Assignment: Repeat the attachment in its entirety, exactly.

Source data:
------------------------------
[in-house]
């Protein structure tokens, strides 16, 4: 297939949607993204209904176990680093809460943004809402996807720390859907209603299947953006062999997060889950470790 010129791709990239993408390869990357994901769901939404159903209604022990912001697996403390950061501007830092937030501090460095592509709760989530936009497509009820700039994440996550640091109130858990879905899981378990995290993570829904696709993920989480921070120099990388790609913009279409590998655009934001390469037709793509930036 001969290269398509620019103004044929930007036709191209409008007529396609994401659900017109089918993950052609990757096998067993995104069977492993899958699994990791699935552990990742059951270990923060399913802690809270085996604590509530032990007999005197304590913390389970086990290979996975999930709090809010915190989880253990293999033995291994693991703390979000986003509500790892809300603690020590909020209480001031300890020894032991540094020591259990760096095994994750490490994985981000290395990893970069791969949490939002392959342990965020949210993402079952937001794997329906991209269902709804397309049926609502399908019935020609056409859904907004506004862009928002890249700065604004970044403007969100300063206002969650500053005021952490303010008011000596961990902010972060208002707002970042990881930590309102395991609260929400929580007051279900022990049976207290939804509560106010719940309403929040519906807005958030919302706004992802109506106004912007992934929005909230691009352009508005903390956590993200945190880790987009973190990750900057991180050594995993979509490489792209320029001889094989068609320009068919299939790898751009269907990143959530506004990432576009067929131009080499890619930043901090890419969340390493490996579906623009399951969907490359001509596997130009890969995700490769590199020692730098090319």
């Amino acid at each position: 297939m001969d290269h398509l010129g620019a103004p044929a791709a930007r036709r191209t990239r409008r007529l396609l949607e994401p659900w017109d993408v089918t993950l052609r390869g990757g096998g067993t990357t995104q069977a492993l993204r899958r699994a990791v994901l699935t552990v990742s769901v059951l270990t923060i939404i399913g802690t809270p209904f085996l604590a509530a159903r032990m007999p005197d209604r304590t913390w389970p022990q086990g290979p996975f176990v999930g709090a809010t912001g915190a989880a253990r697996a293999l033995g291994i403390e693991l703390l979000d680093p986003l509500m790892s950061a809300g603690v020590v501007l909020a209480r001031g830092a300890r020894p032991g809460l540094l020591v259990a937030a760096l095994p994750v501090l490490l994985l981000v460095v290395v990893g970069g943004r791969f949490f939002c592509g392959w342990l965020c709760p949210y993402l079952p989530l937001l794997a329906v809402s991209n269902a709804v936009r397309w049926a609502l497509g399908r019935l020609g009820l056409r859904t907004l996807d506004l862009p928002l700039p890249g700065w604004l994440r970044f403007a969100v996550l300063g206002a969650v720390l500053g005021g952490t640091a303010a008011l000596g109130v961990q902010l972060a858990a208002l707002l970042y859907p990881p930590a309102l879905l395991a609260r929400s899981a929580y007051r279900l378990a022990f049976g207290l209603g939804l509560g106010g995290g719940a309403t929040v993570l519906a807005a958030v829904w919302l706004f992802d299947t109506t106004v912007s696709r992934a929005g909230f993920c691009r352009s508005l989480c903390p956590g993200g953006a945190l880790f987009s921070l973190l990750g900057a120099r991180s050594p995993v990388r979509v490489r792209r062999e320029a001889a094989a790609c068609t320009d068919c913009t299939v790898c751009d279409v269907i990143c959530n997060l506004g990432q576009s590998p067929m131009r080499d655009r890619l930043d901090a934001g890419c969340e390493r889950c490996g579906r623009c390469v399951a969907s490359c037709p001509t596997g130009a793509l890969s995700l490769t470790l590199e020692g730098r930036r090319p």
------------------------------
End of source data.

[in-house]
């Protein structure tokens, strides 16, 4: 297939949607993204209904176990680093809460943004809402996807720390859907209603299947953006062999997060889950470790 010129791709990239993408390869990357994901769901939404159903209604022990912001697996403390950061501007830092937030501090460095592509709760989530936009497509009820700039994440996550640091109130858990879905899981378990995290993570829904696709993920989480921070120099990388790609913009279409590998655009934001390469037709793509930036 001969290269398509620019103004044929930007036709191209409008007529396609994401659900017109089918993950052609990757096998067993995104069977492993899958699994990791699935552990990742059951270990923060399913802690809270085996604590509530032990007999005197304590913390389970086990290979996975999930709090809010915190989880253990293999033995291994693991703390979000986003509500790892809300603690020590909020209480001031300890020894032991540094020591259990760096095994994750490490994985981000290395990893970069791969949490939002392959342990965020949210993402079952937001794997329906991209269902709804397309049926609502399908019935020609056409859904907004506004862009928002890249700065604004970044403007969100300063206002969650500053005021952490303010008011000596961990902010972060208002707002970042990881930590309102395991609260929400929580007051279900022990049976207290939804509560106010719940309403929040519906807005958030919302706004992802109506106004912007992934929005909230691009352009508005903390956590993200945190880790987009973190990750900057991180050594995993979509490489792209320029001889094989068609320009068919299939790898751009269907990143959530506004990432576009067929131009080499890619930043901090890419969340390493490996579906623009399951969907490359001509596997130009890969995700490769590199020692730098090319």
């Amino acid at each position: 297939m001969d290269h398509l010129g620019a103004p044929a791709a930007r036709r191209t990239r409008r007529l396609l949607e994401p659900w017109d993408v089918t993950l052609r390869g990757g096998g067993t990357t995104q069977a492993l993204r899958r699994a990791v994901l699935t552990v990742s769901v059951l270990t923060i939404i399913g802690t809270p209904f085996l604590a509530a159903r032990m007999p005197d209604r304590t913390w389970p022990q086990g290979p996975f176990v999930g709090a809010t912001g915190a989880a253990r697996a293999l033995g291994i403390e693991l703390l979000d680093p986003l509500m790892s950061a809300g603690v020590v501007l909020a209480r001031g830092a300890r020894p032991g809460l540094l020591v259990a937030a760096l095994p994750v501090l490490l994985l981000v460095v290395v990893g970069g943004r791969f949490f939002c592509g392959w342990l965020c709760p949210y993402l079952p989530l937001l794997a329906v809402s991209n269902a709804v936009r397309w049926a609502l497509g399908r019935l020609g009820l056409r859904t907004l996807d506004l862009p928002l700039p890249g700065w604004l994440r970044f403007a969100v996550l300063g206002a969650v720390l500053g005021g952490t640091a303010a008011l000596g109130v961990q902010l972060a858990a208002l707002l970042y859907p990881p930590a309102l879905l395991a609260r929400s899981a929580y007051r279900l378990a022990f049976g207290l209603g939804l509560g106010g995290g719940a309403t929040v993570l519906a807005a958030v829904w919302l706004f992802d299947t109506t106004v912007s696709r992934a929005g909230f993920c691009r352009s508005l989480c903390p956590g993200g953006a945190l880790f987009s921070l973190l990750g900057a120099r991180s050594p995993v990388r979509v490489r792209r062999e320029a001889a094989a790609c068609t320009d068919c913009t299939v790898c751009d279409v269907i990143c959530n997060l506004g990432q576009s590998p067929m131009r080499d655009r890619l930043d901090a934001g890419c969340e390493r889950c490996g579906r623009c390469v399951a969907s490359c037709p001509t596997g130009a793509l890969s995700l490769t470790l590199e020692g730098r930036r090319p």